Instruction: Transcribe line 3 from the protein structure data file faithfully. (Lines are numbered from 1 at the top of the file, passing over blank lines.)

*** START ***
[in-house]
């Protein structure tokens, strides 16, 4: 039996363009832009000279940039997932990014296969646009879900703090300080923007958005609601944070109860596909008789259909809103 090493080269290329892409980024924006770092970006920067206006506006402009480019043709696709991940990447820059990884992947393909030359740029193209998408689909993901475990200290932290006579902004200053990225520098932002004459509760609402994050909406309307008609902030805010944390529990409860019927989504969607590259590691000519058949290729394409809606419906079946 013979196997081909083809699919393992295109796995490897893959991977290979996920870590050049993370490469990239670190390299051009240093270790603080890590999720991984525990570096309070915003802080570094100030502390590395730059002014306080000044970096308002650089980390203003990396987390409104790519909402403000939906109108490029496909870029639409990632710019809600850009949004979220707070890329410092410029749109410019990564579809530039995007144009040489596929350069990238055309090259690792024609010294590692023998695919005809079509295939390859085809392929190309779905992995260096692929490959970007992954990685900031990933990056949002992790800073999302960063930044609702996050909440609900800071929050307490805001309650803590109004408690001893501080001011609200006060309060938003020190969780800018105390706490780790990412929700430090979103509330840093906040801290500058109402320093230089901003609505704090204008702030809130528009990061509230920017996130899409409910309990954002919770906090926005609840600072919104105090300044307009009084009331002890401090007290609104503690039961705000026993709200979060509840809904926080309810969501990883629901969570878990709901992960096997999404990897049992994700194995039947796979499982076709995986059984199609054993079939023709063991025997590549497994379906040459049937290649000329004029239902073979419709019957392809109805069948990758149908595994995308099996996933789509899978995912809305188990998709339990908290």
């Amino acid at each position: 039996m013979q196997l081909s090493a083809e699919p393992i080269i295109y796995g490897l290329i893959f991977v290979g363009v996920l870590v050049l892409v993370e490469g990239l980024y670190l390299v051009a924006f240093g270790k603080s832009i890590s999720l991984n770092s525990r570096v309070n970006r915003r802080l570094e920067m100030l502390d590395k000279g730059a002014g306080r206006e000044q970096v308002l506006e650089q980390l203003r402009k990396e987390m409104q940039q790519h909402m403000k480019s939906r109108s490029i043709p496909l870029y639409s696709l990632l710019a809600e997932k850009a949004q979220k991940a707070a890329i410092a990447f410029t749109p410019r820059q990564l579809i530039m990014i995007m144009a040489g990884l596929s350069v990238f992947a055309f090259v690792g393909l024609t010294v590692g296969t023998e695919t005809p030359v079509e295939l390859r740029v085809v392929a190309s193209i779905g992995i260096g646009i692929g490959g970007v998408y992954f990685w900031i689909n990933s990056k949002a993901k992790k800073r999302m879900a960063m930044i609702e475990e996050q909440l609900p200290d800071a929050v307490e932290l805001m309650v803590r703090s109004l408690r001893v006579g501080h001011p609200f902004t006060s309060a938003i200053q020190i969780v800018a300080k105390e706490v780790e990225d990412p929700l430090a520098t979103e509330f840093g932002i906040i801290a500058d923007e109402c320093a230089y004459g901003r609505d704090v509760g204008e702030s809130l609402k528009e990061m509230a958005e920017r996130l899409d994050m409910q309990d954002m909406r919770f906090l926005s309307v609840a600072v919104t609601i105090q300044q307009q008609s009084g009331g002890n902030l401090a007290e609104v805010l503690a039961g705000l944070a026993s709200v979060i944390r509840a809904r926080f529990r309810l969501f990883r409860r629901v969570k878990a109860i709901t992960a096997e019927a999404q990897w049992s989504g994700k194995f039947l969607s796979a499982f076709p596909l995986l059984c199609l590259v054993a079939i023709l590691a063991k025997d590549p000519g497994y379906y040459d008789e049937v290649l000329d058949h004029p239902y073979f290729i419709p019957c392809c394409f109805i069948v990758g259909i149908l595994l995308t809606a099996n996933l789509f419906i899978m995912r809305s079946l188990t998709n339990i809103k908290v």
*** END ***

């Amino acid at each position: 039996m013979q196997l081909s090493a083809e699919p393992i080269i295109y796995g490897l290329i893959f991977v290979g363009v996920l870590v050049l892409v993370e490469g990239l980024y670190l390299v051009a924006f240093g270790k603080s832009i890590s999720l991984n770092s525990r570096v309070n970006r915003r802080l570094e920067m100030l502390d590395k000279g730059a002014g306080r206006e000044q970096v308002l506006e650089q980390l203003r402009k990396e987390m409104q940039q790519h909402m403000k480019s939906r109108s490029i043709p496909l870029y639409s696709l990632l710019a809600e997932k850009a949004q979220k991940a707070a890329i410092a990447f410029t749109p410019r820059q990564l579809i530039m990014i995007m144009a040489g990884l596929s350069v990238f992947a055309f090259v690792g393909l024609t010294v590692g296969t023998e695919t005809p030359v079509e295939l390859r740029v085809v392929a190309s193209i779905g992995i260096g646009i692929g490959g970007v998408y992954f990685w900031i689909n990933s990056k949002a993901k992790k800073r999302m879900a960063m930044i609702e475990e996050q909440l609900p200290d800071a929050v307490e932290l805001m309650v803590r703090s109004l408690r001893v006579g501080h001011p609200f902004t006060s309060a938003i200053q020190i969780v800018a300080k105390e706490v780790e990225d990412p929700l430090a520098t979103e509330f840093g932002i906040i801290a500058d923007e109402c320093a230089y004459g901003r609505d704090v509760g204008e702030s809130l609402k528009e990061m509230a958005e920017r996130l899409d994050m409910q309990d954002m909406r919770f906090l926005s309307v609840a600072v919104t609601i105090q300044q307009q008609s009084g009331g002890n902030l401090a007290e609104v805010l503690a039961g705000l944070a026993s709200v979060i944390r509840a809904r926080f529990r309810l969501f990883r409860r629901v969570k878990a109860i709901t992960a096997e019927a999404q990897w049992s989504g994700k194995f039947l969607s796979a499982f076709p596909l995986l059984c199609l590259v054993a079939i023709l590691a063991k025997d590549p000519g497994y379906y040459d008789e049937v290649l000329d058949h004029p239902y073979f290729i419709p019957c392809c394409f109805i069948v990758g259909i149908l595994l995308t809606a099996n996933l789509f419906i899978m995912r809305s079946l188990t998709n339990i809103k908290v």